Sunday, March 18, 2018

Late Night Reflections on Violence


It’s a difficult subject to understand, but not necessarily hard to write about.  You will find an Internet of academic papers, first-hand stories, armchair quarterbacks and trolls with well-written articles if you search for them.

Aaron Cowan at Breach Bang Clear does a very good presentation. Jeff Cooper’s “Principles of Defense” adds a worthy dimension to the topic.  I’m currently working through Cory Miller’s Meditation on Violence, at least as far as Amazon will let me read.  I ordered a copy to read from the library system.     

Cory points out that most training (both gun and fighting) is a product of the instructor’s world view.  They see an attack or situation developing in certain ways and address those ways.  I’ve often wondered about that when I played Kung Fu and Tai Chi.  One of my instructors was a giant of a man, taller than 6 foot 4 inches.  He preferred distant attacks and defends, always assuming you would see the attack from a distance and never experience a hell for leather, suicidal, meth driven rage.  He hated ground fighting.  So these skills were not taught.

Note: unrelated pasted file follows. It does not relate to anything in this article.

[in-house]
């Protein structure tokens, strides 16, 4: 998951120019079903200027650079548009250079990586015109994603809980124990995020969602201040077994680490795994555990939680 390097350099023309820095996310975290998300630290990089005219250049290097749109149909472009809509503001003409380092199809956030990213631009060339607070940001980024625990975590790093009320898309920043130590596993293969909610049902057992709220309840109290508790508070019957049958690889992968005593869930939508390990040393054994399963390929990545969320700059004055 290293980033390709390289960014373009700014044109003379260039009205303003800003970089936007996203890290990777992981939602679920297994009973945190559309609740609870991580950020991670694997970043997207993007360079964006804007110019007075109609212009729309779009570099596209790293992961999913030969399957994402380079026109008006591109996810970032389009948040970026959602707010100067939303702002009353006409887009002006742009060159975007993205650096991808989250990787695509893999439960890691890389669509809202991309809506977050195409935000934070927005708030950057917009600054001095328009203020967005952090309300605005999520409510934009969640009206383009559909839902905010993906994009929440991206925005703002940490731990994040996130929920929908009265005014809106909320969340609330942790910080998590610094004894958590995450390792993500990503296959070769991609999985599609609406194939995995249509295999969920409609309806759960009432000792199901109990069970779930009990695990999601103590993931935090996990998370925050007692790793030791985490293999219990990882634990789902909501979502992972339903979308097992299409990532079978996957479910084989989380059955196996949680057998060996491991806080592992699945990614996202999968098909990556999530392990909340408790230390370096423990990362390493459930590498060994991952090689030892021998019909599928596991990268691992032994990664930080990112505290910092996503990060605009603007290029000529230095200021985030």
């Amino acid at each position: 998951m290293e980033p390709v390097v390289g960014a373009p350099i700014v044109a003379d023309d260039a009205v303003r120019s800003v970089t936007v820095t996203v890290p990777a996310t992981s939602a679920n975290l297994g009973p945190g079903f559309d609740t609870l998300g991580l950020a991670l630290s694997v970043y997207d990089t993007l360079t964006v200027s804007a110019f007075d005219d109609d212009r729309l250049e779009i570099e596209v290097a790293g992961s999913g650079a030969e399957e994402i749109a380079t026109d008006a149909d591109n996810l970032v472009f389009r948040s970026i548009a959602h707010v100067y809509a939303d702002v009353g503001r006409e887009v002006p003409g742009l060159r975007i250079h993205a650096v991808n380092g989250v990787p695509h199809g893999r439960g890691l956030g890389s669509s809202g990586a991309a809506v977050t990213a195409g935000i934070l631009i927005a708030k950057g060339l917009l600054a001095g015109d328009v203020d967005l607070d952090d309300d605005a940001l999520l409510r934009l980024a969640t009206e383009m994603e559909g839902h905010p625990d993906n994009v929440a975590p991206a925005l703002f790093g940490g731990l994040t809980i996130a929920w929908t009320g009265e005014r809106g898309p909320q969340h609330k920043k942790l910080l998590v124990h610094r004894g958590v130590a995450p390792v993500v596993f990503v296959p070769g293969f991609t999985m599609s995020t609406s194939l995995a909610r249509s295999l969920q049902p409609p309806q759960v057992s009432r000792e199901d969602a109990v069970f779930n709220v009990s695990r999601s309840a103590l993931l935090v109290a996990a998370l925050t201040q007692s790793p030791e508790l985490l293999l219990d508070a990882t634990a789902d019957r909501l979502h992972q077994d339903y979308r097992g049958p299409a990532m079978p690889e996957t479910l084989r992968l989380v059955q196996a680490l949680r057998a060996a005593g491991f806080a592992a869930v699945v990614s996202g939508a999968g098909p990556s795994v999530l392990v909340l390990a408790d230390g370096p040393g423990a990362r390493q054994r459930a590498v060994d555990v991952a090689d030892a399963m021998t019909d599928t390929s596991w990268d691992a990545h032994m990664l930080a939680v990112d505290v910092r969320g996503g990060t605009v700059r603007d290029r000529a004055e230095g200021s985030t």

While not a fan of UFC cage matches, ask yourself when was the last time you saw a fighter eye gouge or kick his opponent in the nuts so hard he lifted him off the floor? 

I don’t want to discuss fighting styles.  I just you want to think about the assumptions and limitations that are built in to all training.